RAHWAY—The public has no right to know the facts about a city councilman also employed as a public school teacher who commits an act of domestic violence in a school parking lot against a co-worker, with whom he was allegedly engaged in an extramarital affair.
The same principle holds that government officials can keep facts secret if police arrested and convicted an innocent man or if school officials unjustly fired a superb teacher.
Councilman Bobby Akbar, who is married and has three children, was arrested Feb 26 on domestic violence charges outside of Franklin Elementary School after he appeared to use his car to knock down another teacher, according to police who were at the scene.
This matter can only be classified as a domestic violence incident, according to state law, if they had a sexual or dating relationship but both Akbar and Kimberly Prakapas, the purported victim, deny that the incident should be classified as that kind of case.
Still, Prakapas declined to authorize a release of police records despite her denial and she contends, “It’s a mystery” why she was informed that she would not be re-appointed despite having “phenomenal” job performance ratings.
Prakapas, a 23-year-old graduate of Montclair State University who worked as a substitute teacher in Rahway for two years before being appointed as a fifth grade teacher at Franklin School for the 2008-09 school year, was forced to resign her $50,212 job as a result of the incident.
Akbar, 32, pleaded guilty in a court of law to reduced charges that remain cloaked in secrecy afforded to domestic violence matters.
In separate interviews, Akbar and Prakapas both contend nothing happened, but if that is true then police acted precipitously by arresting an innocent man and school officials fired a young teacher without just cause.
Prakapas claimed she was working late and left school at about 7:30 p.m. on Thursday, Feb. 26, when she saw Akbar in his car.
“I went to open his door (to discuss a work-related matter),” Prakapas said. “He was backing out and I got knocked down by the momentum of the vehicle.”
She also said that Akbar was not in school that day, but police who were on the scene for an unrelated matter witnessed the events and placed Akbar under arrest.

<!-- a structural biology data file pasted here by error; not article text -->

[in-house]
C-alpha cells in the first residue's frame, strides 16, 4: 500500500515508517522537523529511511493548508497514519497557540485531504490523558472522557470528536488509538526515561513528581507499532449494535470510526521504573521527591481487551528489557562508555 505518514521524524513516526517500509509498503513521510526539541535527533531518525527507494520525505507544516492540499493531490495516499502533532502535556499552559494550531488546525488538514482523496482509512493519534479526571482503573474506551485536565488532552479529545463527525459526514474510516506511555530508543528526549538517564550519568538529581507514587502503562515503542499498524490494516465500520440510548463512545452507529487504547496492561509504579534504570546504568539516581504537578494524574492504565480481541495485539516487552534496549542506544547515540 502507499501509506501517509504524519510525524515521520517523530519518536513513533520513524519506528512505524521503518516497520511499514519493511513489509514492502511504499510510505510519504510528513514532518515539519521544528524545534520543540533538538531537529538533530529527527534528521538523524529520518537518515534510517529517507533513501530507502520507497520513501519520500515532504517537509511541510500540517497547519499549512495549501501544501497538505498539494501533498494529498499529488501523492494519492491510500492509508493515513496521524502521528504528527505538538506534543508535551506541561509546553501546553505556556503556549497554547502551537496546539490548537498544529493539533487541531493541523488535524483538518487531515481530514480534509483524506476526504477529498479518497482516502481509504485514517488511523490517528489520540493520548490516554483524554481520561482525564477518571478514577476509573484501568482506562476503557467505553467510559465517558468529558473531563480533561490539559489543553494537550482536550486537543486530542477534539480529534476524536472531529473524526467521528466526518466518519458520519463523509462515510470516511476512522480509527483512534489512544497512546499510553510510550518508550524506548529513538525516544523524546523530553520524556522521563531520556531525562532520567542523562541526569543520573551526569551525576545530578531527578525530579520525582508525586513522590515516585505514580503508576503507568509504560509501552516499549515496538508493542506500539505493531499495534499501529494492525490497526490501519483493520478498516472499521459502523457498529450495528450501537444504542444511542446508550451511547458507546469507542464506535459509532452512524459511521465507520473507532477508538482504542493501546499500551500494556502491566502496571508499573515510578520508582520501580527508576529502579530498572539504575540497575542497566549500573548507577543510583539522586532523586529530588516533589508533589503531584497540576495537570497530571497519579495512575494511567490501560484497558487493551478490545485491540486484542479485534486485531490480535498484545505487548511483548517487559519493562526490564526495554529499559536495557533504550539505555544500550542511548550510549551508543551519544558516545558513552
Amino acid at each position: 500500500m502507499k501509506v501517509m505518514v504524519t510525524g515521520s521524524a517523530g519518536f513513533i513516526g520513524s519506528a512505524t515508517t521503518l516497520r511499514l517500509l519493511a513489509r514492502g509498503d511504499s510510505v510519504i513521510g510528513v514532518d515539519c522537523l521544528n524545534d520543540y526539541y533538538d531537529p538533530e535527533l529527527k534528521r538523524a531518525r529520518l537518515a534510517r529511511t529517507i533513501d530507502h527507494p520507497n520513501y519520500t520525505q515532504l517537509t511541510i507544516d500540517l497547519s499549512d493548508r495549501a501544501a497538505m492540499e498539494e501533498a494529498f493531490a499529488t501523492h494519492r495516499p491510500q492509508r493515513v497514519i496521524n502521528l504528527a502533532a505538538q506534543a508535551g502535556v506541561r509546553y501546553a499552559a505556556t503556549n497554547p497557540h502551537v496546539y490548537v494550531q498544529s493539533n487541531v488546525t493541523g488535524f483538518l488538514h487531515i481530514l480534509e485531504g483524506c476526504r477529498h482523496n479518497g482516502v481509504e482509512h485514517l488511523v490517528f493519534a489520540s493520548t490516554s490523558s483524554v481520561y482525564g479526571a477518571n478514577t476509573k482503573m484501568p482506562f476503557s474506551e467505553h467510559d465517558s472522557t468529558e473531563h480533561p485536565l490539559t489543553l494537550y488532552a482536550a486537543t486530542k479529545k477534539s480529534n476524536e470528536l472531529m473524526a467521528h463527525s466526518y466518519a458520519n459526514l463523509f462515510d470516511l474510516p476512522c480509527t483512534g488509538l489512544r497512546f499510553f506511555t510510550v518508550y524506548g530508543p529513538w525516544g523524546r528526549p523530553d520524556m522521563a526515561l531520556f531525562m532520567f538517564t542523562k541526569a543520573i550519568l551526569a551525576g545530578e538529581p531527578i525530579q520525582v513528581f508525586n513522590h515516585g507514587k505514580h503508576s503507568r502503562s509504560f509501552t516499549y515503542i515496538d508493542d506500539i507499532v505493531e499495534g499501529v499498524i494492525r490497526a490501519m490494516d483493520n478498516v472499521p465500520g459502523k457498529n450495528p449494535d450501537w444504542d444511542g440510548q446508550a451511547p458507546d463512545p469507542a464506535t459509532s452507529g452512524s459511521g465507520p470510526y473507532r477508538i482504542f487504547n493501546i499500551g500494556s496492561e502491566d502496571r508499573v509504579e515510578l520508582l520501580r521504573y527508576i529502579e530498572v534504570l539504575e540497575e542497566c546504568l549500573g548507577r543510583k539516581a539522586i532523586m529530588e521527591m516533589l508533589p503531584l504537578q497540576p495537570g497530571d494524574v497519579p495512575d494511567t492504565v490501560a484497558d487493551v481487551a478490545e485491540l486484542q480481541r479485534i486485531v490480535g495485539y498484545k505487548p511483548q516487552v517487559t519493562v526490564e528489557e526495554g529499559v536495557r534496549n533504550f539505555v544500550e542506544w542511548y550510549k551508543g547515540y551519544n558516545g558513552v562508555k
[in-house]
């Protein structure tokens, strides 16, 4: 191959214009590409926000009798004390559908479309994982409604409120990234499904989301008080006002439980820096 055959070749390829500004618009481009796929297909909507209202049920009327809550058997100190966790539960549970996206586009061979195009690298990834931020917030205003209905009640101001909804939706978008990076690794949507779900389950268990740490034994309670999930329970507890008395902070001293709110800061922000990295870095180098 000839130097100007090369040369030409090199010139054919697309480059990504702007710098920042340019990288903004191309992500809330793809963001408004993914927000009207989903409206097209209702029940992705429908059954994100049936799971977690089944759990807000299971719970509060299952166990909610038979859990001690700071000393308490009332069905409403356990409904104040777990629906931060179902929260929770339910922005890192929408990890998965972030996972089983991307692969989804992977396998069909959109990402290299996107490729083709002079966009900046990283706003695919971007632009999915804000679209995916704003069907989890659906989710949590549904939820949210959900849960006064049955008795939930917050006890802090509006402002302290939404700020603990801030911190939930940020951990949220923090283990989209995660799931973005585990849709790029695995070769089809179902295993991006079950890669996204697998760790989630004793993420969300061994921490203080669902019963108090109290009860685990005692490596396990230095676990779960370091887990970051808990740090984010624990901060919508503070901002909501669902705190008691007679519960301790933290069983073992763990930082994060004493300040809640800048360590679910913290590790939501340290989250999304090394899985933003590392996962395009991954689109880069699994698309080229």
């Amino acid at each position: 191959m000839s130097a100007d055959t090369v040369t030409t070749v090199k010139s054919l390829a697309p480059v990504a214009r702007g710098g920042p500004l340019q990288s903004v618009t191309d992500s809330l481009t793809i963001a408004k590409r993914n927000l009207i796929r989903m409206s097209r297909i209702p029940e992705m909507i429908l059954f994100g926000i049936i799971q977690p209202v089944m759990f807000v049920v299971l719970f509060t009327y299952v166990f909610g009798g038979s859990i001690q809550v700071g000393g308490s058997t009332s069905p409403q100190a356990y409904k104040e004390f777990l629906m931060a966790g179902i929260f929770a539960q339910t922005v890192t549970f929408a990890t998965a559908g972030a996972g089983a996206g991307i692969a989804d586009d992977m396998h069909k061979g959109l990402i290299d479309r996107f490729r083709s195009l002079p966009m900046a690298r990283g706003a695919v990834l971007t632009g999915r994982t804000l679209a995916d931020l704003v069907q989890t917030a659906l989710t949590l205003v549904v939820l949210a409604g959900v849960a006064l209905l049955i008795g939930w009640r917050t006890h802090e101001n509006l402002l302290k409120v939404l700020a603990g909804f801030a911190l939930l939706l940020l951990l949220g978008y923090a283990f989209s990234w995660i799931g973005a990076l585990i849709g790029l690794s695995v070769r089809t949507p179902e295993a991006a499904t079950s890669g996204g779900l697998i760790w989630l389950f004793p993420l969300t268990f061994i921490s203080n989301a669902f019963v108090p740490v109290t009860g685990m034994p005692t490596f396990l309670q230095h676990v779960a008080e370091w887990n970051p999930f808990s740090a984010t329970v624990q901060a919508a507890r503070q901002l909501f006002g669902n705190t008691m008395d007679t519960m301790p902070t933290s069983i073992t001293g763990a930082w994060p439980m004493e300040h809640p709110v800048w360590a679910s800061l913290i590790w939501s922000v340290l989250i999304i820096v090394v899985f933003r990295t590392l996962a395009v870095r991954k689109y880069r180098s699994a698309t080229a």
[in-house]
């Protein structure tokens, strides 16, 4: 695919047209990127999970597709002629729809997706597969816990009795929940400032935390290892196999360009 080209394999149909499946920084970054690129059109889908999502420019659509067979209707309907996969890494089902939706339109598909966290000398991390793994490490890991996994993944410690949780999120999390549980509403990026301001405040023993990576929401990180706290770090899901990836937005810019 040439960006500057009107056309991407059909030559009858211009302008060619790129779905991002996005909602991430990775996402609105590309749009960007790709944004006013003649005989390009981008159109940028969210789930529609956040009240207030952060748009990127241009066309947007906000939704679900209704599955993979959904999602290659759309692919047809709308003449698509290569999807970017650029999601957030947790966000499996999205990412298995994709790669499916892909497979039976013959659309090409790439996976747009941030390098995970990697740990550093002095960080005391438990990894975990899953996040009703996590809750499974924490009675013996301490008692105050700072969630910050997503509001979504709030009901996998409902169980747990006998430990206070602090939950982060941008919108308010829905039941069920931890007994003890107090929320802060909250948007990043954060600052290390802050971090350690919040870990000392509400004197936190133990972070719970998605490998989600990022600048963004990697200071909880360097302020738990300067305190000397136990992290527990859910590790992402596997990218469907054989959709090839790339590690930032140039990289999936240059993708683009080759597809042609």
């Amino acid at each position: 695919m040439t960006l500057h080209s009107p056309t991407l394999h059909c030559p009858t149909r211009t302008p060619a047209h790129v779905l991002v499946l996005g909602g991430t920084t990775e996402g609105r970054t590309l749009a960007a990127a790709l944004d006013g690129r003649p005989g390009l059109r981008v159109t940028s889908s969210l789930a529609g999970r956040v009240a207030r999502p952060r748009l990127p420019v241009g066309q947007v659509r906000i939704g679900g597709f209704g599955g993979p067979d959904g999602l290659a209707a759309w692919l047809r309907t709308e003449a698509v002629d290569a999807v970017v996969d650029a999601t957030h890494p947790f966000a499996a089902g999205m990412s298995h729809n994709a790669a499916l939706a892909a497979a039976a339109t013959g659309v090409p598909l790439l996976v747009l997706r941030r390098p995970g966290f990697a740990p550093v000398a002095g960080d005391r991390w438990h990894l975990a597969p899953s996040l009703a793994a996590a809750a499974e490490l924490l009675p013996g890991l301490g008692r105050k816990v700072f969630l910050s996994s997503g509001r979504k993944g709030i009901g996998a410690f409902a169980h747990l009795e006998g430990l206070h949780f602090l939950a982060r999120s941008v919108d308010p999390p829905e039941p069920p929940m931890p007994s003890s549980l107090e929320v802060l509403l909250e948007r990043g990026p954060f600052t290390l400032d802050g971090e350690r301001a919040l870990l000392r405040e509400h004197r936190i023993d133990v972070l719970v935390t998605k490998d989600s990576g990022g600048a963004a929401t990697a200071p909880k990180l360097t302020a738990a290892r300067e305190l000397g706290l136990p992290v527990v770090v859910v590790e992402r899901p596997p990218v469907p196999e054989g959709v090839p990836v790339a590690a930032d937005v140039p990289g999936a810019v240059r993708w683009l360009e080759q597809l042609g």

“They asked what happened, and I told them I fell,” Prakapas said of the plain clothes police who responded. “I did not know they were police at first. They asked if I was okay and I said I was not hurt.”
Akbar, who has been teaching fifth grade at the school for six years, told the News Record he was unaware that Prakapas was “trying to get my attention” as he pulled away from a space in the school parking lot.
Akbar did not explain why he was at the school more than four hours after classes were dismissed and he did not return calls seeking clarifying comments.
Observers report that Akbar made a dramatic spectacle during his arrest, but police will not release any record of the event captured on car-mounted video cameras.
Akbar pleaded guilty in Clark municipal court to disturbing the peace and he was ordered to pay a $500 fine, thus avoiding a domestic violence trial on assault charges.
The charge—downgraded from simple assault to disturbing the peace—allows the entire episode to be covered up as a domestic violence case, a status that shrouds key details behind a wall of legal secrecy, without fully subjecting the councilman to public scrutiny or holding police and education officials accountable.
Akbar expressed belief that the event will have no impact in his elected office or public school teaching job. Michael B. Campagna, the defense lawyer representing Akbar, suggested that the plea bargain somehow vindicated his client.
Contrary to those remarks, when a defendant pleads guilty it does not mean he is innocent.
Akbar’s behavior was called inappropriate by the Clark prosecutor and his guilty plea raises a variety of questions concerning the credibility of statements about the matter he gave during his interview.
Akbar was charged with assault, but a source familiar with the matter suggested that he should have also been charged with reckless driving.
Arrest reports, statements made by the victim and officers on the scene, the video footage mentioned earlier, and anything else that might shine light on the truth is hidden from public view in mystery. Secrets abound whether justice was served.
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